The family of a man who was shot dead in Mahikeng on Thursday night is disputing the police's version that he was a robber on the run.
Thato Motale, 30, was shot on Thursday amid violent protests against North West premier Supra Mahumapelo. Protesters are calling for Mahumapelo to step down as premier.
North West police said Motale was shot dead during a high-speed chase with police in Mahikeng, but that it was not linked to the unrest.
Thato's brother, Refense Motale, 26, said the family disputes that he was a robber speeding away from the police.
"Witnesses at the scene told me that at around 3pm, there was an exchange of words between my brother and police officers known to him."
Refense said he was not sure what the argument was about.
"I was told that he drove away in a bid to not let the argument get heated."
Thato was driving one of the Toyota Quantum taxis he owned at the time of the incident.
"There were about five of his friends in the taxi with him. They drove and managed to flee from the police, but the police followed them after the altercation."
Refense said his brother managed to get out of the police's sight but later, they met in a small street in town.
"Without saying anything the police shot at the vehicle and we were later called to the scene."
Refense said his brother, who was a member of the South African National Defence Force (SANDF), died instantly.
Gunshots to the head
"When we got to the scene his friends were outside the vehicle and were tied with what appeared to be cable ties.
"I had to force my way through the crowd and the police, because the police would not allow me to get close to the vehicle. I froze when I saw my brother's lifeless body slouching under the driver's seat."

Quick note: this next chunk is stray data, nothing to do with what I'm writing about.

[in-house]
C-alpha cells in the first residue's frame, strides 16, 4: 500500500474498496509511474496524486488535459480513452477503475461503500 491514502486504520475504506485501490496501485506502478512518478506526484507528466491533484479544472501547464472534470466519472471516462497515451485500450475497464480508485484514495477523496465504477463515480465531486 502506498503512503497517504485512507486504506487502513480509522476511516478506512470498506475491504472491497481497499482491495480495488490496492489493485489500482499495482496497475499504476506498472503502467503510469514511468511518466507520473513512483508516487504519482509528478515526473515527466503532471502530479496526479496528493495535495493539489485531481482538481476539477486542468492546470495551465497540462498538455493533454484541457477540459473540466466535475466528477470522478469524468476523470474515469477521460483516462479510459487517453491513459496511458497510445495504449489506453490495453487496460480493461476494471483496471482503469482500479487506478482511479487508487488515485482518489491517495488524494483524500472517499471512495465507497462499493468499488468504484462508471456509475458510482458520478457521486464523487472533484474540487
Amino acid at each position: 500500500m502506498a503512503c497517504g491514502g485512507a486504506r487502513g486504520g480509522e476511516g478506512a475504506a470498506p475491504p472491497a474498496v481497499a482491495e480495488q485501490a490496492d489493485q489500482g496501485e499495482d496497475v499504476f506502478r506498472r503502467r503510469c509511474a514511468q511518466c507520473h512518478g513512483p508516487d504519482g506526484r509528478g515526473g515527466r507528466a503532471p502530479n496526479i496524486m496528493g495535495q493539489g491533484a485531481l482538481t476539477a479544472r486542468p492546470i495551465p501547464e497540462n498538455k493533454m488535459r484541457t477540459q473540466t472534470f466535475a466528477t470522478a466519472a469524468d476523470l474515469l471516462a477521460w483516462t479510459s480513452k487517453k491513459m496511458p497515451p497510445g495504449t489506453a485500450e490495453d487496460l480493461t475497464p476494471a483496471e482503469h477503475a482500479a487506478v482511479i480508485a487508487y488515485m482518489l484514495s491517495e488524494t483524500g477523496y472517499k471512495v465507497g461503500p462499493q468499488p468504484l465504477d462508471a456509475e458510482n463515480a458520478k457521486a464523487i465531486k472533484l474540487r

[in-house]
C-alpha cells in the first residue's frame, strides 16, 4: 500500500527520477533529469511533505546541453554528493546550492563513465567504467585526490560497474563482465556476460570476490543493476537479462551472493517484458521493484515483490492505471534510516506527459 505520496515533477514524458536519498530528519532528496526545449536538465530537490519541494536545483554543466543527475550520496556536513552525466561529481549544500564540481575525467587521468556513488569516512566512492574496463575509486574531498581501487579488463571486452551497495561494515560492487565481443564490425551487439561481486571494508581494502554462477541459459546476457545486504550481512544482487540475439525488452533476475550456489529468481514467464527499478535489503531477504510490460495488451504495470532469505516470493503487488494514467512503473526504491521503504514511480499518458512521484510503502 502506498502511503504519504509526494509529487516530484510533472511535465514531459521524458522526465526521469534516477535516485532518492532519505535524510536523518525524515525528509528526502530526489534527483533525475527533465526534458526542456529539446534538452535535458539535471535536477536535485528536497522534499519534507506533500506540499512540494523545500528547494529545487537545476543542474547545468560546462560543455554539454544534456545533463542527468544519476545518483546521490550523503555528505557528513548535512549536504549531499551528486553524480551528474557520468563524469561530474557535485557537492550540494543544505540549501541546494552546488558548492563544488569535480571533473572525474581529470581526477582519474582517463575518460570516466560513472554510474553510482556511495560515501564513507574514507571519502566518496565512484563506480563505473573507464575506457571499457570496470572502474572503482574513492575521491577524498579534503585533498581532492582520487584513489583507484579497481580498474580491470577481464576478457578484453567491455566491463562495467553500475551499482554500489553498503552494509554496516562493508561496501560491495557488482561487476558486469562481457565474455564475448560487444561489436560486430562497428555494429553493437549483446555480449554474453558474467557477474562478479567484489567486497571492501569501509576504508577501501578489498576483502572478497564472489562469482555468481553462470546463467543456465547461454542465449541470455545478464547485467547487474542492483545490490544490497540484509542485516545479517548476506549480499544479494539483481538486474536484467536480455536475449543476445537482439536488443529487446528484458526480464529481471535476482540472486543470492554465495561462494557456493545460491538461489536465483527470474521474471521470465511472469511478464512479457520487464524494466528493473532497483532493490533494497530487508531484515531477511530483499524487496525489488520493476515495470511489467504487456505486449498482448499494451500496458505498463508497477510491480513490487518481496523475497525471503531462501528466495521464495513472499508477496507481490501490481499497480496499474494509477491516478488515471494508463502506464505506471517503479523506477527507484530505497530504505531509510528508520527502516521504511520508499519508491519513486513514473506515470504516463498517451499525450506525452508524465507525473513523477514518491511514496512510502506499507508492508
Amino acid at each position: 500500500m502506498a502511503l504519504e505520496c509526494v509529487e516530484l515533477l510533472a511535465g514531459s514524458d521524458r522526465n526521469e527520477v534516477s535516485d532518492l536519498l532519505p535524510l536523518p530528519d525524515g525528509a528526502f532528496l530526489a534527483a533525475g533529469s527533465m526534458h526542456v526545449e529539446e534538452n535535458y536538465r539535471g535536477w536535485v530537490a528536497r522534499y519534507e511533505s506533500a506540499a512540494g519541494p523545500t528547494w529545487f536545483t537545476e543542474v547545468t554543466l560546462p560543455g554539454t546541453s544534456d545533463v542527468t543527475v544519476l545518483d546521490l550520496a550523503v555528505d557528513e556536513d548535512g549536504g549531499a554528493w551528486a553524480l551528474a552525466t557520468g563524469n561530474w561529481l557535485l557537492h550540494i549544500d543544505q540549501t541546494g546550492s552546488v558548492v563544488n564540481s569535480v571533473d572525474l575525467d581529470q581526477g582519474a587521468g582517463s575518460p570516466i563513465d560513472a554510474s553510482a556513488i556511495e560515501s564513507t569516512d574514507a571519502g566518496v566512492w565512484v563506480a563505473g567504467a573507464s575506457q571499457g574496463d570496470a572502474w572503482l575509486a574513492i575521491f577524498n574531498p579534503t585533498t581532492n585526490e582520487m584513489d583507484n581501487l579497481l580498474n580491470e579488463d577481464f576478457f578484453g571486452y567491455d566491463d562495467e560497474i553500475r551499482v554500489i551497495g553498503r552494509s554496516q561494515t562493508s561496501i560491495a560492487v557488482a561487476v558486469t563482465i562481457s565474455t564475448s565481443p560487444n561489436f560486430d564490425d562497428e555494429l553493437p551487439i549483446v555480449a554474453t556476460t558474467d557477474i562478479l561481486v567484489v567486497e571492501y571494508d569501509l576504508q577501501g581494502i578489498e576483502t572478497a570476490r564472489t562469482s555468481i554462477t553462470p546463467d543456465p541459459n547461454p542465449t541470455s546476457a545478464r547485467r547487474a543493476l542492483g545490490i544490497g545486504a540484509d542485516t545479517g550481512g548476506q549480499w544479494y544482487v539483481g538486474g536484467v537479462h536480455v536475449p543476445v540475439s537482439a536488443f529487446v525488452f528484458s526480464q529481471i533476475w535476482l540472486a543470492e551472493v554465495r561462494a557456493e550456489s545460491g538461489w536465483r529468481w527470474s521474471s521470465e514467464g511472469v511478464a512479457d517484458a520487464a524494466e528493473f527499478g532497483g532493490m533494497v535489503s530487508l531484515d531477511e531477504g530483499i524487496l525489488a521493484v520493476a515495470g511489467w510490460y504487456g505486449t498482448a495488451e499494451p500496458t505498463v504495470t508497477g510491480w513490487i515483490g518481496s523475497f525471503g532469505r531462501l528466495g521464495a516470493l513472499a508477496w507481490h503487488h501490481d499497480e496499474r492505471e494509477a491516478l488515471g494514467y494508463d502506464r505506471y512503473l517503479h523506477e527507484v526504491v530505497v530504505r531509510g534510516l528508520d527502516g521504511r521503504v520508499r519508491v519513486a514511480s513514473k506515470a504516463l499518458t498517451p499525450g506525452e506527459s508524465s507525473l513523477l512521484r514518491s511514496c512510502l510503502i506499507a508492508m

He said he thought his brother didn't stand a chance, because there was no medical assistance.
"I was stunned, because I could not understand why someone would shoot him twice in the head. There were no weapons in the taxi, and my brother was not a troublemaker."
Refense said his family wanted answers.
"He was a member of the SANDF. He has never been in trouble. He was running two taverns, and he was a taxi owner." He suspects a personal vendetta.
Refense said his devastated mother was a police captain in the same police station – Mahikeng police station – where the officers were stationed.
"I am sure it had something to do with my mother's work," he claimed. "She has been working there for a while now, and I think there were issues of jealousy at the police station. But what I am certain of, is that it had nothing to do with the protest."
Refense said his brother's death showed that there was no justice.
"The police must be investigated for murder. The police here use their uniforms to carry out their personal vendettas," he alleged.
He said the father of two was a friendly and kind man.
"My mother is weak. She cannot believe that this has happened. She does not understand how her own colleagues working in the same police station could kill her son. They need to explain why they did it."
Independent Police Investigative Directorate (IPID) spokesperson Moses Dlamini said he was aware of the incident.
"We sent our members to investigate a case where a person was killed in a kombi. We are probing the death, where policemen were allegedly involved."
SANDF spokesperson Brigadier-General Mafi Mgobhozi confirmed that the deceased was a member of the army stationed in Mafikeng.
"As the SANDF, our chief and the minister, we send our deepest condolences to the friends and family of our member.
"It is most unfortunate and painful that the life of our member was ended by one of our own security forces," said Mgobhozi.
Thato is expected to be buried next Saturday.